Faulkner's original story contained only five lines of dialogue for his unnamed female character. Horton Foote's adaptation infuses life into her character, translating her from the original literary device to a living, breathing character, and a worthy counterpoint to Fentry. Joseph Anthony's direction is functional yet stage-like in many instances. The stark, 1.33:1 black-and-white images perfectly capture the spartan, minimal nature of the Depression-era south. However, I couldn't help but be distracted by some rather clumsy editing and camerawork. Still, thanks to Duvall, the truth remains captured within the celluloid. His unsentimental, powerful performance should endure through tomorrow, into the future.

Rating for Style: B+
Rating for Substance: A


Image Transfer

Aspect Ratio1.33:1 - Full Frame
Original Aspect Ratioyes

Image Transfer Review: The black-and-white 1.33:1 transfer is a mixed bag. Overall, the image has a soft appearance, and some shots are downright washed out. Detail varies widely, but occasionally, the film looks stunning. Blacks are good and light grain persists throughout, giving the image a film-like appearance. Considering Home Vision's great reputation when it comes to video quality, I have to give them the benefit of the doubt. I'm sure this is the best they could have done with the source materials at hand.

Image Transfer Grade: B-


Audio Transfer

 LanguageRemote Access

Audio Transfer Review: The monaural soundtrack is clear and bright, making even Duvall's thickly accented dialogue readily understandable. The sparse score comes through nicely. Aside from some minimal hiss, this is a fine track from the period.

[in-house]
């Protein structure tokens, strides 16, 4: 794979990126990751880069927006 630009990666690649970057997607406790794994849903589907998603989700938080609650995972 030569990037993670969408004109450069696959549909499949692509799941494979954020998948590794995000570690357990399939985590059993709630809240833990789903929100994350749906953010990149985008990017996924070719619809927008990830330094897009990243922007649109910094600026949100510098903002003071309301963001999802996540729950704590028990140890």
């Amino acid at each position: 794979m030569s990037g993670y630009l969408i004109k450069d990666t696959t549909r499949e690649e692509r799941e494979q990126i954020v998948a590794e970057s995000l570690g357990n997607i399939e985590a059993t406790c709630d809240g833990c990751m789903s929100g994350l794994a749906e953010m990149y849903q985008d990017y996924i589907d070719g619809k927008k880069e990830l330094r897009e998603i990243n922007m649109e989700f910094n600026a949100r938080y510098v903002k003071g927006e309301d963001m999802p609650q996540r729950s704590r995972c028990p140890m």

Audio Transfer Grade: B


Disc Extras

Full Motion menu with music
Scene Access with 20 cues and remote access
1 Original Trailer(s)
1 Documentaries
Packaging: Amaray
Picture Disc
1 Disc
1-Sided disc(s)
Layers: RSDL

Extras Review: Included is a handsome booklet containing liner notes by film critic Sheila Benson and William Faulkner’s complete short story, illustrated by Floyd Davis from The Saturday Evening Post.

The disc itself has a couple of extras. Besides the theatrical trailer (which features some extremely gaudy electronically produced video titles), we are treated to a lengthy conversation with Robert Duvall and Horton Foote, recorded in New York City in 2003 (17m:03s). The two have a clear admiration for one another, and after all these years. Foote also adapted To Kill a Mockingbird for the screen, in which Duvall appeared as the infamous Boo Radley. Interesting and sometimes humorous anecdotes about Tomorrow are shared. Other topics include translating from stage to screen, editing, a lost scene, and why Duvall refused to see the film until over a year after its completion.

Extras Grade: B


Final Comments

Arguably the best translation of Faulkner to film, Tomorrow is an emotionally powerful work. Despite some amateurish camerawork and editing, Duvall creates an enduring, genuine character. Home Vision's presentation is worthwhile. Don't wait until tomorrow to discover Duvall's true breakout.